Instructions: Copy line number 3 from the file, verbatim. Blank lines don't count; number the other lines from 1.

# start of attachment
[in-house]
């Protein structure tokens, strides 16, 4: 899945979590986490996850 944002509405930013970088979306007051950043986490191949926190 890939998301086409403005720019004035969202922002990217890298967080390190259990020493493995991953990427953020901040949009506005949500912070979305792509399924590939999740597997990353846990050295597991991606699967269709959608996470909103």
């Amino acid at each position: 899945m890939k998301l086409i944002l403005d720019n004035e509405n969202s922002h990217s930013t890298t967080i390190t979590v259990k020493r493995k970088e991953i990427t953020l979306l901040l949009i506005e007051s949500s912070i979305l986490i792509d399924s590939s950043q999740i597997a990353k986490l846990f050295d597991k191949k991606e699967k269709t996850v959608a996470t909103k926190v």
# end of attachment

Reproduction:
């Amino acid at each position: 899945m890939k998301l086409i944002l403005d720019n004035e509405n969202s922002h990217s930013t890298t967080i390190t979590v259990k020493r493995k970088e991953i990427t953020l979306l901040l949009i506005e007051s949500s912070i979305l986490i792509d399924s590939s950043q999740i597997a990353k986490l846990f050295d597991k191949k991606e699967k269709t996850v959608a996470t909103k926190v």